Illegally and improperly obtained evidence

What is illegally or improperly obtained evidence?

Illegally or improperly obtained evidence consists of evidence obtained in violation of a person’s human rights guaranteed by the European Convention of Human Rights. It will usually be in breach of their right to respect for private life under article 8 ECHR or in violation of the prohibition on torture, inhuman or degrading treatment or punishment guaranteed by article 3 ECHR. 

What constitutes illegally or improperly obtained evidence?

It is a fundamental principle of English law and a requirement of the European convention of Human Rights that in a criminal trial, the prosecution bears the burden of proving the guilt of the accused. Article 6 European Convention of Human Rights requires a presumption of innocence on the accused. To prove guilt, the prosecution must obtain evidence to support their position. The prosecution may resort to improper means to gather evidence in support of their position especially if obtaining evidence in conventional ways proves unfruitful.  

Is all evidence admissible?

In criminal proceedings, all relevant evidence presented by the parties is prima facie admissible as the UK courts have adopted an inclusionary approach towards evidence in order to favour the victim and ensure a fair trial. In a case in 1861 it was confirmed evidence is admissible even if it were stolen. The rationale for this approach is that the court considers the primary aim of the justice system to be the discovery of the truth and the unearthing of guilt. This is prioritised above the protection of the accused’s right to private life. Nevertheless the courts have discretion under s.78 Police and Criminal Evidence Act 1984 to exclude evidence which lacks relevance and which might, by its admission, endanger trial fairness. This contrasts with the exclusionary approach of the courts of the USA to illegally obtained evidence, which prioritises the need to deter the police from unconstitutional behaviour. Although the UK courts do not wish to encourage illegally methods to obtaining evidence on the part of the police, discovering guilt is prioritised.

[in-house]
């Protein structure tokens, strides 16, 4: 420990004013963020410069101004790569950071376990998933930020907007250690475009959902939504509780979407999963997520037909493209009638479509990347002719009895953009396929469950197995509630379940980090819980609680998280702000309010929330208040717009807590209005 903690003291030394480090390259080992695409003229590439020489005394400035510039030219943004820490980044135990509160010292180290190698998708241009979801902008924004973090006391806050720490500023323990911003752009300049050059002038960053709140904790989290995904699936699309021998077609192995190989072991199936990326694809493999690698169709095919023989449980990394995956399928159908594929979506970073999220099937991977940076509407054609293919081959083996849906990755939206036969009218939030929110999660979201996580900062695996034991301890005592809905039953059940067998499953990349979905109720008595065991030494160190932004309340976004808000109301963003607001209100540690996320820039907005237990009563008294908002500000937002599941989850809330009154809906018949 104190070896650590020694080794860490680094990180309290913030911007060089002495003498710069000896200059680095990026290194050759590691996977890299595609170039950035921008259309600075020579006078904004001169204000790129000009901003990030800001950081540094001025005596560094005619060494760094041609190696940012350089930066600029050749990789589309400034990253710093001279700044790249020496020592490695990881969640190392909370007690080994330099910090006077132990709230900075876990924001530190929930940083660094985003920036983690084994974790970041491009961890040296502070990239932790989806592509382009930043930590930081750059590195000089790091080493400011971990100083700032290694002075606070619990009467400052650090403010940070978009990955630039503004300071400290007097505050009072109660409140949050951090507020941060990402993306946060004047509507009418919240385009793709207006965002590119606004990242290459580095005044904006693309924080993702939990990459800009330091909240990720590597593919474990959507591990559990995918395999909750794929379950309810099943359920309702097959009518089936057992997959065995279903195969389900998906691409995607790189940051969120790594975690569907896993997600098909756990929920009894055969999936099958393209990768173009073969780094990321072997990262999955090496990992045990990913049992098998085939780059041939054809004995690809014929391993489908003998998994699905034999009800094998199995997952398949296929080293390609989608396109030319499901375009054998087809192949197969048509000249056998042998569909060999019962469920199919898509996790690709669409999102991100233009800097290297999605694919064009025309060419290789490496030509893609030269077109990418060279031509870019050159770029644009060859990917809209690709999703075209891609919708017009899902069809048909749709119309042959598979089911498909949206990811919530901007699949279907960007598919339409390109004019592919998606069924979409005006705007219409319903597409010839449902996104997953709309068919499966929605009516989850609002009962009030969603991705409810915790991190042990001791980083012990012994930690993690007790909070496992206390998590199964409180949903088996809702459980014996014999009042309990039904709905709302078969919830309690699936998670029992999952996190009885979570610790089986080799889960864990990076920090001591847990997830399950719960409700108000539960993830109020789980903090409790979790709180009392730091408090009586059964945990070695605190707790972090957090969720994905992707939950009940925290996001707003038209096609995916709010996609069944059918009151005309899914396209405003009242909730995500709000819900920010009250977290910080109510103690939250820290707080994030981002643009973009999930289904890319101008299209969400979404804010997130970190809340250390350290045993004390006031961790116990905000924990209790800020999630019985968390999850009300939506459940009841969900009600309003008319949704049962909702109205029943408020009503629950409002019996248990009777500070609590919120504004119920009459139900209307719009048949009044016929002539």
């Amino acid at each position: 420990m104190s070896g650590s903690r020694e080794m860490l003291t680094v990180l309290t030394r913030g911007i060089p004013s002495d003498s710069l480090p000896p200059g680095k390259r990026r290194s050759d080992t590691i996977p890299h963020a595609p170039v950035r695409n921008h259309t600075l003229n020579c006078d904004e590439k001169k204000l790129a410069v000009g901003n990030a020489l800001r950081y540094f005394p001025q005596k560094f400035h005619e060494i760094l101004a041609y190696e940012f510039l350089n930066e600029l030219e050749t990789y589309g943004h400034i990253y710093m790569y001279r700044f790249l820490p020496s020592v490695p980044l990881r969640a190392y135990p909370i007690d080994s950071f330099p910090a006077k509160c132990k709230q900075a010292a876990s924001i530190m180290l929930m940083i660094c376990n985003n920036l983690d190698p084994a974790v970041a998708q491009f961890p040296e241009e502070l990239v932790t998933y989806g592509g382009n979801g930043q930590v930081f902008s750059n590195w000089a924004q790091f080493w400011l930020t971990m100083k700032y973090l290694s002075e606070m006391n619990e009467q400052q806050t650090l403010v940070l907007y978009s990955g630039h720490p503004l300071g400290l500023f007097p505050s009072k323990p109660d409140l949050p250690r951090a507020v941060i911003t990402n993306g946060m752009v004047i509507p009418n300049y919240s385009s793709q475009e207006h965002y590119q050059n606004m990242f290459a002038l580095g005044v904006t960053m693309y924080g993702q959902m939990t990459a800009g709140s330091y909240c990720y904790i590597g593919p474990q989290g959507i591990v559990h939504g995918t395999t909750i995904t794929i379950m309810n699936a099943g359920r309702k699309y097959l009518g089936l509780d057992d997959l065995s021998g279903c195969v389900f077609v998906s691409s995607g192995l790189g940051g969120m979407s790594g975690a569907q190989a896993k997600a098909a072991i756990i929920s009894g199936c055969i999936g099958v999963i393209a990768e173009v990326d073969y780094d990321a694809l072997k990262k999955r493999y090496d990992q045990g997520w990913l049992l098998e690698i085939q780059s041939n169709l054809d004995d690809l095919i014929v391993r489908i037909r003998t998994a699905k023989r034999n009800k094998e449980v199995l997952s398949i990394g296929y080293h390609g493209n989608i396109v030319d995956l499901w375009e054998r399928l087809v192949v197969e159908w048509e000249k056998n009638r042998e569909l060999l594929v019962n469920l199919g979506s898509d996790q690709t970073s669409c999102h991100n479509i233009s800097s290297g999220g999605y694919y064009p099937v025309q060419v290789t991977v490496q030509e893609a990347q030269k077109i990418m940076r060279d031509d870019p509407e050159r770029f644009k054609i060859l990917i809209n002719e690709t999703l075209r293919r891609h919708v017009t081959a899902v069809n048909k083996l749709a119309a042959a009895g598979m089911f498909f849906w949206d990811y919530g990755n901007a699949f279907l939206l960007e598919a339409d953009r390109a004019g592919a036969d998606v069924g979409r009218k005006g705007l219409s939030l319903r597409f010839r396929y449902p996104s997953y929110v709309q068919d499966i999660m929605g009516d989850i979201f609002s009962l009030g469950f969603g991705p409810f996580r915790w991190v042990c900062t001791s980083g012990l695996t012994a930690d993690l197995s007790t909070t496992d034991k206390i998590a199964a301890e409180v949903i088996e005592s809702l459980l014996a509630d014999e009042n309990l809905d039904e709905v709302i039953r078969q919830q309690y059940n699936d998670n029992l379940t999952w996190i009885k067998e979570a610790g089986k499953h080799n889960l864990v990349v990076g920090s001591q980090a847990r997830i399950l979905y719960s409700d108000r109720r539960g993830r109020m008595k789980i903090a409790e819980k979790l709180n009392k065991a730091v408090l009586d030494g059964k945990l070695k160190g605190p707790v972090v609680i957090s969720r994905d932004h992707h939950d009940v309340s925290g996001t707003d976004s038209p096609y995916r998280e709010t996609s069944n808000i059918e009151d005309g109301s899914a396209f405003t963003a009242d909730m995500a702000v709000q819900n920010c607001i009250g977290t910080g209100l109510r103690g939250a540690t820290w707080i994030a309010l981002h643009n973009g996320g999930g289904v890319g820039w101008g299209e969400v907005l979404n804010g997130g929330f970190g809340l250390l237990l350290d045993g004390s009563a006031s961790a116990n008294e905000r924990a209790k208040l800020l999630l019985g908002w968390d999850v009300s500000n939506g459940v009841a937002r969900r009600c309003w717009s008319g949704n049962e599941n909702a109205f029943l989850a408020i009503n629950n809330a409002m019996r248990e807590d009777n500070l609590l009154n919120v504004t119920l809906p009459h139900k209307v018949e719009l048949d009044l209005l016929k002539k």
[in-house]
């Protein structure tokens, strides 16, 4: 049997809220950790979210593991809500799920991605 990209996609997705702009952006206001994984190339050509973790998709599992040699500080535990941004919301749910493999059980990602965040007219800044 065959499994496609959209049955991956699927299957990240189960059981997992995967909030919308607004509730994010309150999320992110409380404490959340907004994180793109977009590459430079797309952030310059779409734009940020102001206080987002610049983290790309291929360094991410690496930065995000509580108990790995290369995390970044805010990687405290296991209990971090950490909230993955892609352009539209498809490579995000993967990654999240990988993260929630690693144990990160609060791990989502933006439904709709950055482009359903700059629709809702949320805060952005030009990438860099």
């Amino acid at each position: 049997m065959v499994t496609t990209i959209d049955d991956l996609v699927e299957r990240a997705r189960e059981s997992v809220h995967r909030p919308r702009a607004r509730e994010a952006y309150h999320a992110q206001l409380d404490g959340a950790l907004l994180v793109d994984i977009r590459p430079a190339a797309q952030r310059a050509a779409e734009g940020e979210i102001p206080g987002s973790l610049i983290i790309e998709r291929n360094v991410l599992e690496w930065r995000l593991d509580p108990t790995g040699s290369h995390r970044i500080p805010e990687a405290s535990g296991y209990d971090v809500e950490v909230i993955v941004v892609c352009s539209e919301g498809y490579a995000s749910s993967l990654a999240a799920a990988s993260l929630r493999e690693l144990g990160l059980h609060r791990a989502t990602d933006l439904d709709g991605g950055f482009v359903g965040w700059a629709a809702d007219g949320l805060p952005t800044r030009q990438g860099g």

Real and confession evidence

Trial fairness may be endangered by the admission of unreliable evidence. English case law distinguishes between illegally obtained real and confessional evidence. Improperly obtained confession evidence, such as confessions obtained under torture contrary to article 3 ECHR, can be seen as inherently unreliable, however real evidence, although improperly obtained, such as evidence obtained through searches or covert listening devices, will remain reliable.

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For more information on:

  • When will evidence obtained illegally or improperly be excluded?
  • The Impact of the Human Rights Act 1998